Will Smart Lighting Systems Replace BMS In Commercial Buildings?

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Will Smart Lighting Systems Replace BMS In Commercial Buildings?

Lighting systems are the second most energy-intensive component of building infrastructure, accounting for up to 40% of total energy usage. As lighting systems are ubiquitous across real estate asset types, smart lighting (SL) holds the potential to significantly raise the intelligence of global building stock. Consequently, SL is becoming an increasingly attractive investment prospect for real estate executives in boosting the value of their assets. Fundamentally, say proponents, SL systems can double as an interoperable building infrastructure network through which all building sensors and systems can communicate data.

For example, if lighting systems have integrated CO2 sensors, they can relay data to control platforms to allow HVAC ventilation to compensate in the event of elevated CO2 levels. However, if the lighting system were to become the conduit for that information, sensors should be positioned at head height for accurate readings, necessitating separate links with lighting controllers via wired or wireless means. This, in turn, requires a standard communications protocol.

In response to this opportunity, the SL industry is evolving rapidly, and new providers are coming to market and developing innovative capabilities. The recently announced partnership between Siemens, Enlighted and Zumbotel Group in March 2024 signals an advancement in intelligent IoT lighting and energy efficiency standards for building operations worldwide. However, SL systems currently operate autonomously from other building systems, with several wired and wireless protocols having emerged over the past decades, such as:

  • DALI (digital addressable lighting interface) (late 1990s): among the first of its kind, DALI is a wired standard used to digitally control individual light fixtures and enable functions such as dimming, colour control and scheduling.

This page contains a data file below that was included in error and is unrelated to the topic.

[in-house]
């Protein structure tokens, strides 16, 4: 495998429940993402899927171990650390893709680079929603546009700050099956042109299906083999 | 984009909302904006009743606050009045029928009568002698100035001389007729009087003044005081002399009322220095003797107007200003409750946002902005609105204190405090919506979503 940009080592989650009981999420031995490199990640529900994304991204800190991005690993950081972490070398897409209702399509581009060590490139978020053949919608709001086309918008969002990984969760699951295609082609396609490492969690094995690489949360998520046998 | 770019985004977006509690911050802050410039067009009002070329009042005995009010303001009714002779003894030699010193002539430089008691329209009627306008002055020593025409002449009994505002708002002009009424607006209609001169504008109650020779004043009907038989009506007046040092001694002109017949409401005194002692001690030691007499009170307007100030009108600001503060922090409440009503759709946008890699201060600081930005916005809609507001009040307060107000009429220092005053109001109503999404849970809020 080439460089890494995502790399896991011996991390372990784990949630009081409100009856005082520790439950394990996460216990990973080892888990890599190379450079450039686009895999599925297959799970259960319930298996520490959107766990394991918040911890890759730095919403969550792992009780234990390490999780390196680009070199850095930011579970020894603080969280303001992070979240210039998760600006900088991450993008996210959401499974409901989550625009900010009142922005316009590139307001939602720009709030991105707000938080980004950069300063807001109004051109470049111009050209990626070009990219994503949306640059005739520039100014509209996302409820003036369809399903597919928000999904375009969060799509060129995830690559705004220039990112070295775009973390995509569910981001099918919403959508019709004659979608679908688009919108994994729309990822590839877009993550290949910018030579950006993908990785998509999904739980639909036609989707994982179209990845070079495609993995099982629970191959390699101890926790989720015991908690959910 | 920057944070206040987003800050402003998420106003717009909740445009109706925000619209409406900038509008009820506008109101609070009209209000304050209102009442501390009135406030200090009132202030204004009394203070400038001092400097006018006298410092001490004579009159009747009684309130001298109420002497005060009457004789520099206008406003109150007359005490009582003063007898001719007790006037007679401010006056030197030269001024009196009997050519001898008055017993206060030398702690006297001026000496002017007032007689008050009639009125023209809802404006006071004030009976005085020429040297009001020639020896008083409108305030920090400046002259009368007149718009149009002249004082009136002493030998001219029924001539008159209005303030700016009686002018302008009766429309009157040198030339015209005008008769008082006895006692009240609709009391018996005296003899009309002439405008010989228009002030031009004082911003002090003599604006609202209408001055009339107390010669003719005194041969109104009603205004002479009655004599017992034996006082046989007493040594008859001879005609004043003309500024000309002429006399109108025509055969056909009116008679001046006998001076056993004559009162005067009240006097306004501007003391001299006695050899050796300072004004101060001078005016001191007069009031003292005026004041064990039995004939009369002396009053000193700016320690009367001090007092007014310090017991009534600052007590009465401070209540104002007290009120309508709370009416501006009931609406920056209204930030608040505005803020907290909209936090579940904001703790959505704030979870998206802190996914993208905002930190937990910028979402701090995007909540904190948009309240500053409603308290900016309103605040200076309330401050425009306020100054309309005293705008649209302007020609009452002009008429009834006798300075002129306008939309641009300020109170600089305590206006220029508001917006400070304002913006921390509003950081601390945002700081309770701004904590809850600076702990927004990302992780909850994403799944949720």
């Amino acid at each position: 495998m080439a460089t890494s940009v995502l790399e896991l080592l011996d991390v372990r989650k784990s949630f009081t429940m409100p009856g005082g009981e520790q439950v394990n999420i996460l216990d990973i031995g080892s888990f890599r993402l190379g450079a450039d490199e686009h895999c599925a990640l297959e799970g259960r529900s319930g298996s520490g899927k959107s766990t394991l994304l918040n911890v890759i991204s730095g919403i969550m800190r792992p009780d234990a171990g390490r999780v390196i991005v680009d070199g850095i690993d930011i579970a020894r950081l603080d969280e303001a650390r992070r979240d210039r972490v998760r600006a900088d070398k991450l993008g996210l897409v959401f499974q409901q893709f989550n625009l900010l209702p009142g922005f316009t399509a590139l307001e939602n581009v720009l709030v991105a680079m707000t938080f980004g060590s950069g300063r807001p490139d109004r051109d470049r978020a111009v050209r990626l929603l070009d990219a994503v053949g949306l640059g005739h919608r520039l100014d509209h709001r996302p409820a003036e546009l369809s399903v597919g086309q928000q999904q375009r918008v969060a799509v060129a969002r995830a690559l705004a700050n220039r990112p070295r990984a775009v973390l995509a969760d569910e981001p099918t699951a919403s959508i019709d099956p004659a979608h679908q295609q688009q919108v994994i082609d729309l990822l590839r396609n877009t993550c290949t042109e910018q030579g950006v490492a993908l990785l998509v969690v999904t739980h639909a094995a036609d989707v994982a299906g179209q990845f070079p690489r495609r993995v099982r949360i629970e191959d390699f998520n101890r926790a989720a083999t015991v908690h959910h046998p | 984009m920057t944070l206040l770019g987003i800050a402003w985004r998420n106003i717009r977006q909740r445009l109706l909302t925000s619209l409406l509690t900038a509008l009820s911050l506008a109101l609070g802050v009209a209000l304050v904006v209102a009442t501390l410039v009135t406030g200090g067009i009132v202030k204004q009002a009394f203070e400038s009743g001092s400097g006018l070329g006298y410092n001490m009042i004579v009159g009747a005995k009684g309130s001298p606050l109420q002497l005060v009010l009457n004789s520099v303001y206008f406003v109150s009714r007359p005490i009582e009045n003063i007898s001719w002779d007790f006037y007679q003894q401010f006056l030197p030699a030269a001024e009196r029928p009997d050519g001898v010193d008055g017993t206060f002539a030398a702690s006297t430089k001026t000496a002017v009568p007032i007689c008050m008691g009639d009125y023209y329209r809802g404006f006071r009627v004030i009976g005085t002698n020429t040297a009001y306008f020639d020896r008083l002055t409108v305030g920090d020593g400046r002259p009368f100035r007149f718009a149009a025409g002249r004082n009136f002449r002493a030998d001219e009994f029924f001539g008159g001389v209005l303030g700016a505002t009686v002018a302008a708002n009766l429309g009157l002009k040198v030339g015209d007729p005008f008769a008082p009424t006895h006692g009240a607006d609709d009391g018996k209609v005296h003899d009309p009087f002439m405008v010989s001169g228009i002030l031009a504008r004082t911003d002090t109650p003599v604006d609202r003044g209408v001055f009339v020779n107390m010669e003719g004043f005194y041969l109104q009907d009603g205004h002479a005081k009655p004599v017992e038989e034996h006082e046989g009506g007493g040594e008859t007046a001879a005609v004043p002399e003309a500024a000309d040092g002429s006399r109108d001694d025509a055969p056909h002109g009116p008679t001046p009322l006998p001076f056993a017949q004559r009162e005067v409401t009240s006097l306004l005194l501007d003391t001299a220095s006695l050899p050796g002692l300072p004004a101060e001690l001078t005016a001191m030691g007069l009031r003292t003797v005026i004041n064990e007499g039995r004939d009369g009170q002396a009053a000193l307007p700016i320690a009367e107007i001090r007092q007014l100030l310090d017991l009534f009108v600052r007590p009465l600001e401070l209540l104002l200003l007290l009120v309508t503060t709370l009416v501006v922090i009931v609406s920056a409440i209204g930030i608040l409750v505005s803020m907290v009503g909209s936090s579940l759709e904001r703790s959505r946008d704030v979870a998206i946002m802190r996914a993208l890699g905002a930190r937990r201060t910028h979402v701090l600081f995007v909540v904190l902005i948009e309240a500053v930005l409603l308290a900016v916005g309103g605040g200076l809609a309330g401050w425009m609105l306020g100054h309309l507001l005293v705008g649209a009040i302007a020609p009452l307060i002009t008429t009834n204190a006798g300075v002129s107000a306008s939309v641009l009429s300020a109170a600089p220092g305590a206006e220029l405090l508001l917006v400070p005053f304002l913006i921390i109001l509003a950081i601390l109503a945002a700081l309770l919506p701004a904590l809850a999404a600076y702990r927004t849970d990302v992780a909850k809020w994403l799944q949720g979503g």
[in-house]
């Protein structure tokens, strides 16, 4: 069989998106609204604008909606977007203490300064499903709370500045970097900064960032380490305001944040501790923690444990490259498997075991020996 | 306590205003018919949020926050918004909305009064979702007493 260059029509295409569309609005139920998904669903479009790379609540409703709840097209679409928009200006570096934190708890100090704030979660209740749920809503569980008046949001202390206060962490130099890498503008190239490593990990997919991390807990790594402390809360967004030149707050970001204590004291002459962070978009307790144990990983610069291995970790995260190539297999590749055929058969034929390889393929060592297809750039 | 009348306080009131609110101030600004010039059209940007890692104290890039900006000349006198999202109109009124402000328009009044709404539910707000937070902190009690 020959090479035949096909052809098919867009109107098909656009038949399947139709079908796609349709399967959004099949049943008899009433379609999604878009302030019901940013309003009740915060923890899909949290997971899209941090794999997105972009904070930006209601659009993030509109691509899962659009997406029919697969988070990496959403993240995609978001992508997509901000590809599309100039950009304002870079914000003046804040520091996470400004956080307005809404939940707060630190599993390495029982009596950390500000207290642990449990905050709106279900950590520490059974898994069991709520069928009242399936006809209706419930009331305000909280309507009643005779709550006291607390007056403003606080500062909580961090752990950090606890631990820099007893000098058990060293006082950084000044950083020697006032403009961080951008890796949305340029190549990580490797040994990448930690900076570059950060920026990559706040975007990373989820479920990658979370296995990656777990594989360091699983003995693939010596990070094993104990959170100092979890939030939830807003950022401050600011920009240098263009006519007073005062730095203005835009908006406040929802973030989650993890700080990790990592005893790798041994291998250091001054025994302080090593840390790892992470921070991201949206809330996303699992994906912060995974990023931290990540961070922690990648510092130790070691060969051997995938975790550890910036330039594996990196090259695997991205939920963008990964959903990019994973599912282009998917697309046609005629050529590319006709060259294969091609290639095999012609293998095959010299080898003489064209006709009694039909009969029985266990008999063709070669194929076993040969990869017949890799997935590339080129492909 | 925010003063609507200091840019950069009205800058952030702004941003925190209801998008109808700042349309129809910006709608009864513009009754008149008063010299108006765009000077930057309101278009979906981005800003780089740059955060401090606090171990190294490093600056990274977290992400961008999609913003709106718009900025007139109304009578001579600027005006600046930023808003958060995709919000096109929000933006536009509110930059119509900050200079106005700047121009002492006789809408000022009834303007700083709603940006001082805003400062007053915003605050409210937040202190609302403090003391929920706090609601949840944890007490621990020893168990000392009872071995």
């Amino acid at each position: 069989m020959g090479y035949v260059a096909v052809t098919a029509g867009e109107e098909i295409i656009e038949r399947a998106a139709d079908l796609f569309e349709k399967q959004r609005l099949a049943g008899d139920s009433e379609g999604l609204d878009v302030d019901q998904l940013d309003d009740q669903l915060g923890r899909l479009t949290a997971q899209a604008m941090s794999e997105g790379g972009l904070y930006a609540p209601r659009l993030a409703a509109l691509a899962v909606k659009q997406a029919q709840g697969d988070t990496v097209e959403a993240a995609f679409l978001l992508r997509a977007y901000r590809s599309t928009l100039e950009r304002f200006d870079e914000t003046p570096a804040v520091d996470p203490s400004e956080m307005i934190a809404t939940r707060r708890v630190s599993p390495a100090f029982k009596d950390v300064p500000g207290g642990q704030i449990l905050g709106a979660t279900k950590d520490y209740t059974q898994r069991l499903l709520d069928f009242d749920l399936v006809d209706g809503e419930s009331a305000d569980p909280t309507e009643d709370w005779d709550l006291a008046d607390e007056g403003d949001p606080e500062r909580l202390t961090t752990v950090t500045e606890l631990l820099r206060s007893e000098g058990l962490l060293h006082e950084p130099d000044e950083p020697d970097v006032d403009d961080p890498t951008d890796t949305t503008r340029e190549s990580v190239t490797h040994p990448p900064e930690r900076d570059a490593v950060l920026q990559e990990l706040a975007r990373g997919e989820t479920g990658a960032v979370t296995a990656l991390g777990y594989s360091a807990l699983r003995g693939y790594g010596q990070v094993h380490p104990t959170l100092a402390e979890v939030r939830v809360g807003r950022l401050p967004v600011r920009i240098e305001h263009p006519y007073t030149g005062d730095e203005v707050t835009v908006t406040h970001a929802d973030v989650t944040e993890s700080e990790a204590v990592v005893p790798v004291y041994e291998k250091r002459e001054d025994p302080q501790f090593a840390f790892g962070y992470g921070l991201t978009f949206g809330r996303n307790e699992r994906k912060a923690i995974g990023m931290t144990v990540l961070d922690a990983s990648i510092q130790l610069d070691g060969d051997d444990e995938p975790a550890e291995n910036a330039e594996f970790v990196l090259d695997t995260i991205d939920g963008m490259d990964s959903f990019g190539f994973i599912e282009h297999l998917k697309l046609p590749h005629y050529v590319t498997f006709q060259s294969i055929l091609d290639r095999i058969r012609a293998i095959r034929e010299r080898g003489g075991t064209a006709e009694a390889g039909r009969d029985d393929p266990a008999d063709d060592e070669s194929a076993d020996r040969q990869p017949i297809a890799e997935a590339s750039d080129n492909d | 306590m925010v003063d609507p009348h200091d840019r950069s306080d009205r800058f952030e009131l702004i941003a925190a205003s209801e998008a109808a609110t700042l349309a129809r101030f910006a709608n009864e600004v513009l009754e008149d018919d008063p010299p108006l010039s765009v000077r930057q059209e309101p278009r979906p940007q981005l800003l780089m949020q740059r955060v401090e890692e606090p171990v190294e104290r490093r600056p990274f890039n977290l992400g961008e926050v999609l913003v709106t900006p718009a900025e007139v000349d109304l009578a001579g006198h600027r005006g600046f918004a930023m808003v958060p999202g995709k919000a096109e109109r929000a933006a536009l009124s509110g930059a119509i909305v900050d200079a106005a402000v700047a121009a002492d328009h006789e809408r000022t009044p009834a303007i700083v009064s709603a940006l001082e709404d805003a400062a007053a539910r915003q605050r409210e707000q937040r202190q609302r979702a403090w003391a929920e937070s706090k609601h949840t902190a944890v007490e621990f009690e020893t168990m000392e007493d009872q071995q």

• Wi-Fi (1997): widely supported wireless communication standard that enables simple SL integration with building systems and data-intensive devices. Philips Hue, LIFX and TP-Link Kasa use Wi-Fi as their base protocol.
  • Z-Wave (1999): low-frequency, high-range wireless technology with self-healing network structure and reduced interference to ensure a reliable connection between devices. General Electric Lighting, Aeotec and Zooz Lighting leverage Z-Wave protocol.
  • Zigbee (2002): wireless communication protocol known for its mesh networking capabilities. Utilized for low-power, low-data-rate devices, Zigbee is preferred by several SL systems such as IKEA TRÅDFRI and Sengled Element.
  • LoRa (2009): long-range wireless data transmission for outdoor SL management and interoperability with smart city solutions.
  • BLE (Bluetooth Low Energy) (2010): wireless technology designed for low-power and direct device-to-device communication. It is commonly utilized by SL providers, such as Siemens’ Enlighted and Nanoleaf, to allow interoperability between SL systems and mobile devices.
  • Casambi (2011): a BLE-based technology specific to the lighting industry that was developed by two former Nokia engineers, Timo Pakkala and Elena Lehtimäki, with the purpose of making connected devices “truly smart”.
  • Thread (2015): low-power, low-latency wireless protocol designed to provide a scalable, reliable, secure and low-power communication standard to connect various IoT devices such as HVAC systems, occupancy sensors and security systems.
  • Matter (2019): the newest wireless protocol to emerge, Matter, was developed by firms including Google, Amazon, Samsung and Apple. It is an open-source connectivity standard used to ensure compatibility for smart home and IoT devices.

 

Before SL systems become the backbone of building infrastructure, the market must settle on one of these protocols to standardize and streamline manufacturing processes – which will allow the market to truly take off.

In the coming months, Verdantix is releasing a dedicated report that will delve into the current state of the SL market – as well as what the future holds in store for it. For access when the report is released, please reach out at [email protected], or if you are a qualifying corporate practitioner, be sure to sign up for free access through our Vantage platform.

For further smart lighting industry insights, check out our previously published reports.

Analyst

Sophie is an Analyst in the Verdantix Smart Buildings practice. She joined Verdantix in 2023, having previously worked as a landscape architect at James Blake Associates, where she gained experience in sustainable design and environmental policy. Sophie holds a BSc in Geography from the University of Exeter.